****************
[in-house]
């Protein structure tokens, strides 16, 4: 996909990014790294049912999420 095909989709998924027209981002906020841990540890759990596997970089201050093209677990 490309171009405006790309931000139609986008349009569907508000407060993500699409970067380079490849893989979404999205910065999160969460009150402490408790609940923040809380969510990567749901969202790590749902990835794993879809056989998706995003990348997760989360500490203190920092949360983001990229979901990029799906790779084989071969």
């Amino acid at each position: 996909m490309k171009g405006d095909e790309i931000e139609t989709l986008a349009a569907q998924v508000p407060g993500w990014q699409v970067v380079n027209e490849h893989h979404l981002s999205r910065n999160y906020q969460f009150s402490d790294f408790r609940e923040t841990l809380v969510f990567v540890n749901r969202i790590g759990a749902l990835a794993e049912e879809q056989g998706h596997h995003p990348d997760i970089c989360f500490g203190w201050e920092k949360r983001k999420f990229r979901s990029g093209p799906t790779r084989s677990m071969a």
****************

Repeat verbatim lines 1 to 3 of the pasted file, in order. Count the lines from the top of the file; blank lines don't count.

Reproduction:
[in-house]
């Protein structure tokens, strides 16, 4: 996909990014790294049912999420 095909989709998924027209981002906020841990540890759990596997970089201050093209677990 490309171009405006790309931000139609986008349009569907508000407060993500699409970067380079490849893989979404999205910065999160969460009150402490408790609940923040809380969510990567749901969202790590749902990835794993879809056989998706995003990348997760989360500490203190920092949360983001990229979901990029799906790779084989071969």
């Amino acid at each position: 996909m490309k171009g405006d095909e790309i931000e139609t989709l986008a349009a569907q998924v508000p407060g993500w990014q699409v970067v380079n027209e490849h893989h979404l981002s999205r910065n999160y906020q969460f009150s402490d790294f408790r609940e923040t841990l809380v969510f990567v540890n749901r969202i790590g759990a749902l990835a794993e049912e879809q056989g998706h596997h995003p990348d997760i970089c989360f500490g203190w201050e920092k949360r983001k999420f990229r979901s990029g093209p799906t790779r084989s677990m071969a």